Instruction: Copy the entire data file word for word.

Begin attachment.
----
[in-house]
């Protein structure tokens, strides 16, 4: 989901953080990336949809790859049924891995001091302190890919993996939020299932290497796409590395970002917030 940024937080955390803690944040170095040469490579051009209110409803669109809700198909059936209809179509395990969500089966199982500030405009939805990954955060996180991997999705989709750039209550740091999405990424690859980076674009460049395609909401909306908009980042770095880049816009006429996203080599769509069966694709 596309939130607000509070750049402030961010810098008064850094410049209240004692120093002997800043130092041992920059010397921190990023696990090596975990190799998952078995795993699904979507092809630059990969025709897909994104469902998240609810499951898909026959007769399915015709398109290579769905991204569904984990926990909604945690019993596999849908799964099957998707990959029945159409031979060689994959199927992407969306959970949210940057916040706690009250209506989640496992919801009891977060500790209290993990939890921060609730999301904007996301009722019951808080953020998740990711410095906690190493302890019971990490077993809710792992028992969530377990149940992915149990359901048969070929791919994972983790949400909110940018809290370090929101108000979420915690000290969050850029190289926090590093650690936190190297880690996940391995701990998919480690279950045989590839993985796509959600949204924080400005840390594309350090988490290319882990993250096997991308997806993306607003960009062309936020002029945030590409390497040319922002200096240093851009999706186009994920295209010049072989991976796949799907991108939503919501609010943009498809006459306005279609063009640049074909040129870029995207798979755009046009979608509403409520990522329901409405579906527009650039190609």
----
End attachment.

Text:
[in-house]
């Protein structure tokens, strides 16, 4: 989901953080990336949809790859049924891995001091302190890919993996939020299932290497796409590395970002917030 940024937080955390803690944040170095040469490579051009209110409803669109809700198909059936209809179509395990969500089966199982500030405009939805990954955060996180991997999705989709750039209550740091999405990424690859980076674009460049395609909401909306908009980042770095880049816009006429996203080599769509069966694709 596309939130607000509070750049402030961010810098008064850094410049209240004692120093002997800043130092041992920059010397921190990023696990090596975990190799998952078995795993699904979507092809630059990969025709897909994104469902998240609810499951898909026959007769399915015709398109290579769905991204569904984990926990909604945690019993596999849908799964099957998707990959029945159409031979060689994959199927992407969306959970949210940057916040706690009250209506989640496992919801009891977060500790209290993990939890921060609730999301904007996301009722019951808080953020998740990711410095906690190493302890019971990490077993809710792992028992969530377990149940992915149990359901048969070929791919994972983790949400909110940018809290370090929101108000979420915690000290969050850029190289926090590093650690936190190297880690996940391995701990998919480690279950045989590839993985796509959600949204924080400005840390594309350090988490290319882990993250096997991308997806993306607003960009062309936020002029945030590409390497040319922002200096240093851009999706186009994920295209010049072989991976796949799907991108939503919501609010943009498809006459306005279609063009640049074909040129870029995207798979755009046009979608509403409520990522329901409405579906527009650039190609």